Quito is an interesting city, at 9350 feet above sea level, I huff and puff pretty quickly, but the over two million residents get along just fine with it. What really amazes me is – every building seems to be under construction. Many have occupied first or lower floors, with rebar “fingers” projecting towards the sky, in preparation for the next level, which might be added soon, or decades in the future.

Our friend Wolf is an engineer and building contractor in Crucita, a small fishing village on the Pacific coast. In his experience, his crews will construct an average new home in about ten months. With an average wage scale of just over $300 per month, labor is inexpensive, so man power often trumps the use of equipment.

Wolf explained the “do-it-yourself” construction process of the average Ecuadorian.

In his words, it starts off like a horse race, with a huge flurry of activity. After some time and lots of hours of labor, the building gets to where a portion of it is able to be utilized. This is where the thoroughbred horse becomes a mule, things start to plod along. The Ecuadorian D.I.Y. guy has lost interest, or run out of money (or both), and the project stagnates – oftentimes for years.

pole building constructionHow does this apply to building one’s own pole building in the U.S.? An average pole barn of about 1500 square feet can be erected by a typical weekend warrior in about 200 man hours (with good plans and complete instructions). Get together a couple of buddies (or recruit relatives) and in a month of weekends or less, it is done!

The ease and speed of pole building construction allows the race horse to stay in the race to the finish line – before hitting the “mule phase”.

Fastest Building Retains Construction Quality

And I Thought I Was Fast

Sunday, October 27, 1996 was a special day for my pole building construction company. Bob Vila’s Home Again was airing at 10 a.m. Pacific. Beginning at 9:30, live on the same network, we set a world record for a “fastest building”,  the fastest site-constructed two car garage, completing the work in 31-1/2 minutes.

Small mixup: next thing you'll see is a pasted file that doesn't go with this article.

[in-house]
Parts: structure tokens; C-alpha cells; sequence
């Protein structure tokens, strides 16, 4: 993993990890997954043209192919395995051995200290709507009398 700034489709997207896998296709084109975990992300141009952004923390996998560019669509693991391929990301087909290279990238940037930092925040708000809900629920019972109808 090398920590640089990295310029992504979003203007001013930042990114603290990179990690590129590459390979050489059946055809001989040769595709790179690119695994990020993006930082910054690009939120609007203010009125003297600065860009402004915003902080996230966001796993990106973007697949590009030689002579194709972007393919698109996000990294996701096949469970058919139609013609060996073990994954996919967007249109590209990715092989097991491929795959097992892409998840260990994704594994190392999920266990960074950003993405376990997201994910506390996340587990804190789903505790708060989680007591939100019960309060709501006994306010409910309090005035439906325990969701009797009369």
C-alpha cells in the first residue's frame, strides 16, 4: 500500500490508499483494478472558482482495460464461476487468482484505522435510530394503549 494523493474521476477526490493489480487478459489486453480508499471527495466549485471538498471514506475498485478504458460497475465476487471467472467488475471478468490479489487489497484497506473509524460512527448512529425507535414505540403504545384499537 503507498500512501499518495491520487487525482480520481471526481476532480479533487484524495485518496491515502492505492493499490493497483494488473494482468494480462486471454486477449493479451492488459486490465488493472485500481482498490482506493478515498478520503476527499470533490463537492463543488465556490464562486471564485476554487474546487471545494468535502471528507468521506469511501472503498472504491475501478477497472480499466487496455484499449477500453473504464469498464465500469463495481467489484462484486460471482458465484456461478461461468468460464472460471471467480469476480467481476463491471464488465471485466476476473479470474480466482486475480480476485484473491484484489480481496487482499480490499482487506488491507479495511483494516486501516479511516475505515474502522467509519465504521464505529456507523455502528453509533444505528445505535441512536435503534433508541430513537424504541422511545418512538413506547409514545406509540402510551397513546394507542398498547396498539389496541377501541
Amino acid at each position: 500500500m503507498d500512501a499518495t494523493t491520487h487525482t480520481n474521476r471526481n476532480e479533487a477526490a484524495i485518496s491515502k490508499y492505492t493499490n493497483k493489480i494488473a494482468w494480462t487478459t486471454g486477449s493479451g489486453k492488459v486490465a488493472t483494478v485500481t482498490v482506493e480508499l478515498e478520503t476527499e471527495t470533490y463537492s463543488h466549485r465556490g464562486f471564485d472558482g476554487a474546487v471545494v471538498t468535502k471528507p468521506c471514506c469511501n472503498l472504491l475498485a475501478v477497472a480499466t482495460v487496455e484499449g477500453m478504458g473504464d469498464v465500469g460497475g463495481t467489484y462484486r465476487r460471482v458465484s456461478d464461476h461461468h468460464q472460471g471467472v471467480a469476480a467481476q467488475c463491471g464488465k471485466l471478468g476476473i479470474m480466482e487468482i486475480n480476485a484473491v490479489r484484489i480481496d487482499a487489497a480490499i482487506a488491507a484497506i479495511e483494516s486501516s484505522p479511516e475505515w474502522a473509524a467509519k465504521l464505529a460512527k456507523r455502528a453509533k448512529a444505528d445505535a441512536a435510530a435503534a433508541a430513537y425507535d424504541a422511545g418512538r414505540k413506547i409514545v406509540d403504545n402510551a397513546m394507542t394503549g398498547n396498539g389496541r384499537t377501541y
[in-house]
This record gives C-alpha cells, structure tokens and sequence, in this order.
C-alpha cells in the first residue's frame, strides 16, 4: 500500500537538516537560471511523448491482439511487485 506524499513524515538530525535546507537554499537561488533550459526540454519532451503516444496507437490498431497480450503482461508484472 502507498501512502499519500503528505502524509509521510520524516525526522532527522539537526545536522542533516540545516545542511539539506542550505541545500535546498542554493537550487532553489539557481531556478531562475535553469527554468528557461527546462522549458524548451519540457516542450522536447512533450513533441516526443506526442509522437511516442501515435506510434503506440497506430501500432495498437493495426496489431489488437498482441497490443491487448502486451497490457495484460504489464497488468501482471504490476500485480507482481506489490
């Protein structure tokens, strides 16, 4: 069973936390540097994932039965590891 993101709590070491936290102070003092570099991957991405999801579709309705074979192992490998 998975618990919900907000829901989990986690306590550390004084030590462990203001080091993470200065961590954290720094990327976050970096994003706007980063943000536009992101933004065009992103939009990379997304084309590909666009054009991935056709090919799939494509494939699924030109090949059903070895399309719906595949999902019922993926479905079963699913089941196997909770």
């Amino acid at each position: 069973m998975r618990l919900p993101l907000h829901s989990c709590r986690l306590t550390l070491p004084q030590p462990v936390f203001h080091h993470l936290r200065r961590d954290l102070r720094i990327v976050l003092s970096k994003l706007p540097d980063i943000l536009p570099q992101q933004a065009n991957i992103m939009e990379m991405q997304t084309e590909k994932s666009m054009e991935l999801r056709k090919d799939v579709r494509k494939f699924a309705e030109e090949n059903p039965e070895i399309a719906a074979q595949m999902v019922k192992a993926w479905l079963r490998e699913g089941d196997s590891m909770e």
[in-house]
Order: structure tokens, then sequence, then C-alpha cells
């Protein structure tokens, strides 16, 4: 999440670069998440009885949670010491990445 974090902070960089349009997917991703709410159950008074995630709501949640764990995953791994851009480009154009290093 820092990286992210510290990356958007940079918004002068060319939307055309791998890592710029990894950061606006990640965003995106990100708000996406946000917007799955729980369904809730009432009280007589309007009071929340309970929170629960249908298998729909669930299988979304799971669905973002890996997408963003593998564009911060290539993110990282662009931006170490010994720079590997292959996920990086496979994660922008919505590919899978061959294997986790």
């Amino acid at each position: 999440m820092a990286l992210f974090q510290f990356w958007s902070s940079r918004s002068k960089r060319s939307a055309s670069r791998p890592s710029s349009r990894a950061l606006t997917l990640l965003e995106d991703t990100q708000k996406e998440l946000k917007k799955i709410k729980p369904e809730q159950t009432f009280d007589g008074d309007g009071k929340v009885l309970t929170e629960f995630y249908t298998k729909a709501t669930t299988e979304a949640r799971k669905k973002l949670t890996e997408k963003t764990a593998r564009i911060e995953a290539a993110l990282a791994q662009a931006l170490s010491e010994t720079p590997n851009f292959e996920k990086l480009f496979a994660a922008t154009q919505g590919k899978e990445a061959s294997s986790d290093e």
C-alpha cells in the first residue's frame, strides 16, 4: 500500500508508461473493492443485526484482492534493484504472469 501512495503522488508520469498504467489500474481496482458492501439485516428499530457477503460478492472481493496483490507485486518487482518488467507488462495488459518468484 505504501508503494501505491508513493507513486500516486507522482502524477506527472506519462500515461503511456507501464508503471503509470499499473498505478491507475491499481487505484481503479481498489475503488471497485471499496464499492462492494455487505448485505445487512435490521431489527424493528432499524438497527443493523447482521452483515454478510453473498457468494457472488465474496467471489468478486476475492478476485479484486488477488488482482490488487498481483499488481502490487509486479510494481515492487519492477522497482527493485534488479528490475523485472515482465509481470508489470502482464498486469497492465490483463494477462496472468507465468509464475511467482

Now all of us who participated thought this was pretty darn quick, and the record has never been challenged. But, just like anything, there is always something even more impressive.

When it comes to homes, Habitat for Humanity built one in under 3-1/2 hours, however it was mostly prefabricated. The fastest primarily site built house was probably done by Bowen Construction of Post Falls, Idaho, taking four hours.

However, we may all be humbled by this achievement……

Almost anywhere you travel, you’re bound to run into construction of some kind. Whether it’s on a building or a highway, it seems as if construction is everywhere and takes forever to complete.

Well this is not the case with a new project in China. Near the Dongting Lake in the Hunan Province, a 30-story, 183,000 square foot hotel was just built in only 360 hours–and there’s video to prove it! The time-lapse YouTube video is going viral with more than half a million views already.

The construction of the hotel “fastest building”, coordinated by Chinese Firm, The Broad Group, used prefabricated modules mounted on a steel structure. The Broad Group’s specialty is sustainable architecture. In the video, teams are seen working around the clock in shifts, not stopping even once over a 15 day period.

Just like when we built the “World’s Fastest Pole Building” in 1996, with the process moving this quickly many people are wondering about the quality of the building. After over 15 years of daily use as a garage in Millwood, WA, our pole building still performs admirably. There has never even been a roof leak!

According to The Broad Group, the hotel can withstand a 9.0 magnitude earthquake (tested by the China Academy of Building Research), making it five times more earthquake resistant than similar structures. Plus, the hotel has four-paned windows, which makes it five times more energy efficient than typical buildings. On Twitter, some people are wondering how the U.S. can compete with this kind of growth and efficiency, with one person tweeting, “let us welcome our Chinese overlords.”

Fast does not necessarily equal poor quality, as successful speed construction is a product of carefully orchestrated choreography.  As for my own “fastest building”, following wrapping up the filming, I headed to the local restaurant to join my crew to celebrate our accomplishment.  I had to laugh as I found my contracting crew busily scribbling on napkins while debating taking minutes off here and there as they discussed finessing movements to build an even “faster pole building.” I’m sure someday someone will beat my record, but the main point was ease of construction does not detract from overall quality.  This alone…Hansen Buildings is a winner every time.